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Five Questions: Jordan Okun, Author of 'L.A. Fadeaway'

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Meet Jordan Okun, a former film exec who ditched the day job to write his first novel, L.A. Fadeway. It's a fictionalized account of an entitled son of a studio head working his way up from an agency mailroom gig to agent—any way he can. We asked Okun five questions about L.A. Fadeaway and his life in LA, touching on subjects from Entourage and Bret Easton Ellis to his five go-to places around town.

LAist: How much of L.A. Fadeaway is memoir and how much is fiction? (For example, I read that you got your start in the ICM mailroom, but is your dad in the biz and does your family have a table at Mastro's?)

I don’t have any family members in the business and unfortunately, we don’t have a table or house account at Mastro’s, though that’s probably a very good thing because I’d be even more overweight than I am now. Some of the anecdotes in the novel are inspired by my own experience as well as stories I’ve heard from colleagues and friends. There are real people and places depicted in the narrative, but I assure you, it’s very much a work of fiction, it’s very much an exaggeration of the agency world.

LAist: Your book has been described as a mix of Less than Zero and you think that comparison has any merit? Did you look to either as a source of inspiration?

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I think the Ellis comparisons have merit, but only because both Less than Zero and American Psycho are such obvious influences on my work. But my book doesn’t even come close to hanging in the same stratosphere. I mean, I tried; I tried really hard, but it just doesn’t.

I loved Entourage. So many people talk about liking the first few seasons and complain that it stopped working, but I was with it the whole time. It was just fun. I feel like people wanted more from the series than what it was trying to be. It was just a story about a group of friends given an incredible opportunity and enjoying it to the fullest. And it being set in Los Angeles and dealing with the business, for me, was like candy. Any kind of Hollywood fiction—whether it’s The Big Picture, Full Frontal, or Hurly Burly—I can’t get enough. And don’t even get me started on Hollywood non-fiction like Overnight; which may be the greatest documentary ever made.

LAist: Why did you not name your main character?

In this alternate universe, I see him as an everyman. Almost everyone is privileged; almost everyone has a kind of nihilistic worldview. So he isn't singular, he's unnamed because in a way, he's unidentifiable from everyone else.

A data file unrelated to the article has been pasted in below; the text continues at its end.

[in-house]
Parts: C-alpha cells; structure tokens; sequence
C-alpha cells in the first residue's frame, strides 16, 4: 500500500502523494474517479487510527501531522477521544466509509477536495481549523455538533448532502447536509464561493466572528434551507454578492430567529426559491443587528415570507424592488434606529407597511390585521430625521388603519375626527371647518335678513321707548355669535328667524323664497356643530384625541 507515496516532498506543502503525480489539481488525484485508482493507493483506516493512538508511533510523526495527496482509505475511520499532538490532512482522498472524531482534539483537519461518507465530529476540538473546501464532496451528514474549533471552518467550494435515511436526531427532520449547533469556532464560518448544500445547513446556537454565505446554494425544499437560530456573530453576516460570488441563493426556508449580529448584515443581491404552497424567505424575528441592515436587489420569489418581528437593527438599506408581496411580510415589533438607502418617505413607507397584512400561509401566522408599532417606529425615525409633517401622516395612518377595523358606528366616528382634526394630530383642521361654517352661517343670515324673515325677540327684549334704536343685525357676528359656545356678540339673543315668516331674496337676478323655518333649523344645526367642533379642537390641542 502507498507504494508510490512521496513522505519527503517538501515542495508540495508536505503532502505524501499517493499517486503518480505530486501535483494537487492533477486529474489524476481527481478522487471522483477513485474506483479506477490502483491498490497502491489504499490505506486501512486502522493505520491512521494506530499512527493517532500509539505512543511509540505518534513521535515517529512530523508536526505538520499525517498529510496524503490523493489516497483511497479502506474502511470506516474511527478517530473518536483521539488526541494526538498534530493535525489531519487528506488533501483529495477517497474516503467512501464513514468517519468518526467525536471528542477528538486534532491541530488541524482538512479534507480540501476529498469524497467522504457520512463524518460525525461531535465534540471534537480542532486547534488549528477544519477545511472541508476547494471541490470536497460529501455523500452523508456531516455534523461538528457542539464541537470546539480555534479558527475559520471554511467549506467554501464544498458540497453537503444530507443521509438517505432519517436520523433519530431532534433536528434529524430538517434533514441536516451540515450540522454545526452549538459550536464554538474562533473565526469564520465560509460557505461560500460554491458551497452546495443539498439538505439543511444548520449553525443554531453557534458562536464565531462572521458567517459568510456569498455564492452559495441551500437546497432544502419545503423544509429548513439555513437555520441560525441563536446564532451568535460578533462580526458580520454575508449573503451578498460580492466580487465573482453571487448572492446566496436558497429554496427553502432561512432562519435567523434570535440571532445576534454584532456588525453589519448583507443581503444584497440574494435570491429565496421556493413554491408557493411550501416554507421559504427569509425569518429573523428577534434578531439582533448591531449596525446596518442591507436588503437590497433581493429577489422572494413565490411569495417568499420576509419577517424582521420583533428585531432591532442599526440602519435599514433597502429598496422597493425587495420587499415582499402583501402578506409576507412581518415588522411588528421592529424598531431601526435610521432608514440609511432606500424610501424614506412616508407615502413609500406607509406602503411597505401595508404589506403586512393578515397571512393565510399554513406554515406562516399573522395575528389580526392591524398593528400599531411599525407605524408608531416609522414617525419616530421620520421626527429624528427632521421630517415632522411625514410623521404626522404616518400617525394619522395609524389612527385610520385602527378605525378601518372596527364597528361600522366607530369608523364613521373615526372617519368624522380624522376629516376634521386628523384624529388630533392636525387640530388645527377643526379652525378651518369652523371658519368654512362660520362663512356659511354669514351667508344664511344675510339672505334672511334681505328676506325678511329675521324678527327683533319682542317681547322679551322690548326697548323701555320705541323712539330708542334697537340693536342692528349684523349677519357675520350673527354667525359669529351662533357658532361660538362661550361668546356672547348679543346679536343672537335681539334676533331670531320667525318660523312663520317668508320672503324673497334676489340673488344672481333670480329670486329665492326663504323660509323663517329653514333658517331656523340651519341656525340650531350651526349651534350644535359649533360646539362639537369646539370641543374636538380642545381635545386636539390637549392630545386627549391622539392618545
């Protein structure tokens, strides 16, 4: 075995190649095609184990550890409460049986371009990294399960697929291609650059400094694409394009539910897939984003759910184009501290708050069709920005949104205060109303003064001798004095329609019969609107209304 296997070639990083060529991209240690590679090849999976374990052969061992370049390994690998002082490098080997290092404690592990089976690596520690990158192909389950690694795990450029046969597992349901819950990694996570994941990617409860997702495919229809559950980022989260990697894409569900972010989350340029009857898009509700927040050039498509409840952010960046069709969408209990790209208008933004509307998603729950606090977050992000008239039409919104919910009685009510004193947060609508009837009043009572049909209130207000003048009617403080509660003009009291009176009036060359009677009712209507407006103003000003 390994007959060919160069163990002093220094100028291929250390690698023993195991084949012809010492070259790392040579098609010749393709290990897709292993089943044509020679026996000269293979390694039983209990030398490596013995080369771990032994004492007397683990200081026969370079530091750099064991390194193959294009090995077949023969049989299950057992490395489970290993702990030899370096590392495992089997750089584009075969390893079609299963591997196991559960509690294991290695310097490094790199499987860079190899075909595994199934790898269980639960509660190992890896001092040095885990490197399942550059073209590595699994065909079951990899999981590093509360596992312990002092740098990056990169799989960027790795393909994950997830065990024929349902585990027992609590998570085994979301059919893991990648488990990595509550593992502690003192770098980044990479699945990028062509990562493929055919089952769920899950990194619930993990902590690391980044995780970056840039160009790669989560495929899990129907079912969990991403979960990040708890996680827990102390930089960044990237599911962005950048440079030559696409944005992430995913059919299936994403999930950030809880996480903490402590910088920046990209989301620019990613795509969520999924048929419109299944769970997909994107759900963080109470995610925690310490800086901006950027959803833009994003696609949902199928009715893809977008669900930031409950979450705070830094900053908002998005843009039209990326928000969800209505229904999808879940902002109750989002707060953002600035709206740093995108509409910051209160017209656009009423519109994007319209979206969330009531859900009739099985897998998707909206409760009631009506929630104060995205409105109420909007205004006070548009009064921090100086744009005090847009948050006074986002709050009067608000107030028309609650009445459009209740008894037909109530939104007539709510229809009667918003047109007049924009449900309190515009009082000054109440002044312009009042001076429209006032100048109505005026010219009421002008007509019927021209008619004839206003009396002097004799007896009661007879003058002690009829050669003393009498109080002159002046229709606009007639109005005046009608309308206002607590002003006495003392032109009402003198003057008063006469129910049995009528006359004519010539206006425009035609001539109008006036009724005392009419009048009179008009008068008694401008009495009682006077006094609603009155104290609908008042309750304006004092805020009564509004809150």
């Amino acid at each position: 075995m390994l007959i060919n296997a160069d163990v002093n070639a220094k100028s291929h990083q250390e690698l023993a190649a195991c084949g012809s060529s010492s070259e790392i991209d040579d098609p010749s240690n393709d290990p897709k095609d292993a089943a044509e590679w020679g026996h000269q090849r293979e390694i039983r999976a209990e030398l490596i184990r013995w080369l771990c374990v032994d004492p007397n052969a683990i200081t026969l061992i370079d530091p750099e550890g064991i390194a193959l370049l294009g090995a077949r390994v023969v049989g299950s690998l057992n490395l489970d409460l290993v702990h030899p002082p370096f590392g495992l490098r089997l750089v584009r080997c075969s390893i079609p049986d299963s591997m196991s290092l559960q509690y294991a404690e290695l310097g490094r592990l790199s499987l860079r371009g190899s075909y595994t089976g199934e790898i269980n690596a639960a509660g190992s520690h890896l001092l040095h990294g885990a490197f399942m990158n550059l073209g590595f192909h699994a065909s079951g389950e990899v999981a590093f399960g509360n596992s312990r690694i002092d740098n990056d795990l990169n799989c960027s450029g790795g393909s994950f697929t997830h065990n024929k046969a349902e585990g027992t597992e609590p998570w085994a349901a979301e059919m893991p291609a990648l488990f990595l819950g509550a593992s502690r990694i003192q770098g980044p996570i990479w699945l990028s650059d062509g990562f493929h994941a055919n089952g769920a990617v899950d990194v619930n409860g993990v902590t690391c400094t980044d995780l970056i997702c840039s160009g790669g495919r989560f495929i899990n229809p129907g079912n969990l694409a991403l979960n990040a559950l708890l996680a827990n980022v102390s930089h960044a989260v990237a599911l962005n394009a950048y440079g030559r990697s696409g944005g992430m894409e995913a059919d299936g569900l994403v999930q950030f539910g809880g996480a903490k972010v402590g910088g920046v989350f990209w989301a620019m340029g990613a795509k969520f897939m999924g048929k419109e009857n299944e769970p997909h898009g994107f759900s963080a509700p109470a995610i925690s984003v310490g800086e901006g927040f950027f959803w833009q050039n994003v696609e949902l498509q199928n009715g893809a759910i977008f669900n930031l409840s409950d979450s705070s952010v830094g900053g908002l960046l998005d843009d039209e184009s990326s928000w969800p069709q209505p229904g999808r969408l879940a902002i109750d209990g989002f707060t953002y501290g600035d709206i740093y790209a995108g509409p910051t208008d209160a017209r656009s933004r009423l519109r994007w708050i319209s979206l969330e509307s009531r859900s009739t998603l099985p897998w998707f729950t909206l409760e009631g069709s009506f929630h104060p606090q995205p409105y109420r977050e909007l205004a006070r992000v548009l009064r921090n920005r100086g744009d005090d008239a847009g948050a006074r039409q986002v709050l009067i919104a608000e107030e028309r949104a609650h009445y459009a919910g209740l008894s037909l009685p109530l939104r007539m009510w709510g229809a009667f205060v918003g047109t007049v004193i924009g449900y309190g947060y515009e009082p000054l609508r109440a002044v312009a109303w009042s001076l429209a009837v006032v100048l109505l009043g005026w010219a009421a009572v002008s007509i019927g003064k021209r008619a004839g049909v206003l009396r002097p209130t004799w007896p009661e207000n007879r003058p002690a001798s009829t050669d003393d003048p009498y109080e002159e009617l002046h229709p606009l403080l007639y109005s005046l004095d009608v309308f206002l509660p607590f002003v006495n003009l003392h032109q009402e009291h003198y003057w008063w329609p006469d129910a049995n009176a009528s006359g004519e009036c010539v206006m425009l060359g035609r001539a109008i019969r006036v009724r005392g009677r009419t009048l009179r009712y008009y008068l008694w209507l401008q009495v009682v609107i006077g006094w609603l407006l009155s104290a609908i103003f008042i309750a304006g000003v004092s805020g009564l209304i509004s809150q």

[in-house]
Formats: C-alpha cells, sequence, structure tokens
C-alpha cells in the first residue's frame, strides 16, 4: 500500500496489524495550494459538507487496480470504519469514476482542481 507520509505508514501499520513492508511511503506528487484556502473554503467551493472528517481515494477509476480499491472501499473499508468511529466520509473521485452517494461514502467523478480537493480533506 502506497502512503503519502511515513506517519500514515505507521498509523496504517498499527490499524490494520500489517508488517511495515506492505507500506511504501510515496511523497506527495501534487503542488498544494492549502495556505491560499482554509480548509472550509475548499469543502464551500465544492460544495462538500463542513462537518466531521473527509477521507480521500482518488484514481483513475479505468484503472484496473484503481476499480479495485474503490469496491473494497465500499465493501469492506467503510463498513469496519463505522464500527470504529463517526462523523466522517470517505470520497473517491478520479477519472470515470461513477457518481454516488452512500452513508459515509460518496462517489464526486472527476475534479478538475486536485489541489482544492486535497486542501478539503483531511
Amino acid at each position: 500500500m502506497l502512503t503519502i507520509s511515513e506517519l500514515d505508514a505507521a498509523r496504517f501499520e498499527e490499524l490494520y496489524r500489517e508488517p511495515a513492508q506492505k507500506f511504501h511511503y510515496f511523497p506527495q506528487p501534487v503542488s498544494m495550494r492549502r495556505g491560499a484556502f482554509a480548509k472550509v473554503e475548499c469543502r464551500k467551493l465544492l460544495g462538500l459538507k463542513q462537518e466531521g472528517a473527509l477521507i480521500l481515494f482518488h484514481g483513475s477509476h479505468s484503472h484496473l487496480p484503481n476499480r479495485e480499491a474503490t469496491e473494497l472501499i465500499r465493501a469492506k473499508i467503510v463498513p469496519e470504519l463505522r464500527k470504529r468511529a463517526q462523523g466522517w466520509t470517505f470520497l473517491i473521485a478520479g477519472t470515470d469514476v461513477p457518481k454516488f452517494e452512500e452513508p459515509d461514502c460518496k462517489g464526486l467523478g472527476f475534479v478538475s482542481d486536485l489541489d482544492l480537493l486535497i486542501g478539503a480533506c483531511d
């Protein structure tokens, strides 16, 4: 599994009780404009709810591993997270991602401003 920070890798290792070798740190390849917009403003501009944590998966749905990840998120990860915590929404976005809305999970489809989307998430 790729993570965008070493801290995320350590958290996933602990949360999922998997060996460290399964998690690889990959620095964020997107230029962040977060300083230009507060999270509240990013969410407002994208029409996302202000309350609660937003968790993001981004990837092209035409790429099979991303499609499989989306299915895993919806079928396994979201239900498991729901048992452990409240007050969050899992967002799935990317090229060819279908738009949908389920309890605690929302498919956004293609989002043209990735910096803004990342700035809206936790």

LAist: Your bio says left a job as an exec in a production company to become a full-time writer. Why make the change? Was there a breaking point?

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I started writing the first few passages of the book while sitting in an ICM cubicle in 2006. I was working for an agent who was never really around, so I had a lot of downtime. That was the genesis of the book—me sitting alone, coming to terms with the fact that I wasn’t interested in becoming an agent anymore, so I started these journal passages from the point of view of a kid who was determined to become an agent. And it was fun, I thought they were slick and so much more entertaining than the everyday banalities that seemed soul crushing at the time. Then, I got a job as a development executive and put the passages away to concentrate on film. But a year or so into the new gig, I started thinking about that character and his world and how cool it was and how much fun I had writing it, so I started again, writing during lunch breaks and after work, until I had put together enough to sell it as a partial manuscript. But once I was being paid to write the second half and the clock was ticking on deadlines, I realized it had to be one or the other, so I chose to write full-time.

LAist: There are a number of LA places and power restaurants in your that you're a full-time writer, are the spots that you frequent now different? If so, name your top five go-to spots.

The most autobiographical element of the book may be the locations the characters eat; I’m hanging out at all those places as well. Nothing has changed and I don’t suspect it ever will, unless some top-notch culinary spots pop up—I’m hearing Eataly and ABC Kitchen rumors, so we’ll see. My top five go-to spots are currently: Nate ‘n Al, Dan Tana’s, Craig’s, The Fountain Coffee Shop at The Beverly Hills Hotel, and Sugarfish. I’m pretty sure I could only eat at these places for the rest of my life and be very happy.

Okun discusses L.A. Fadeaway next at the West Hollywood Book Fair on Sept. 30 at 12:45 pm.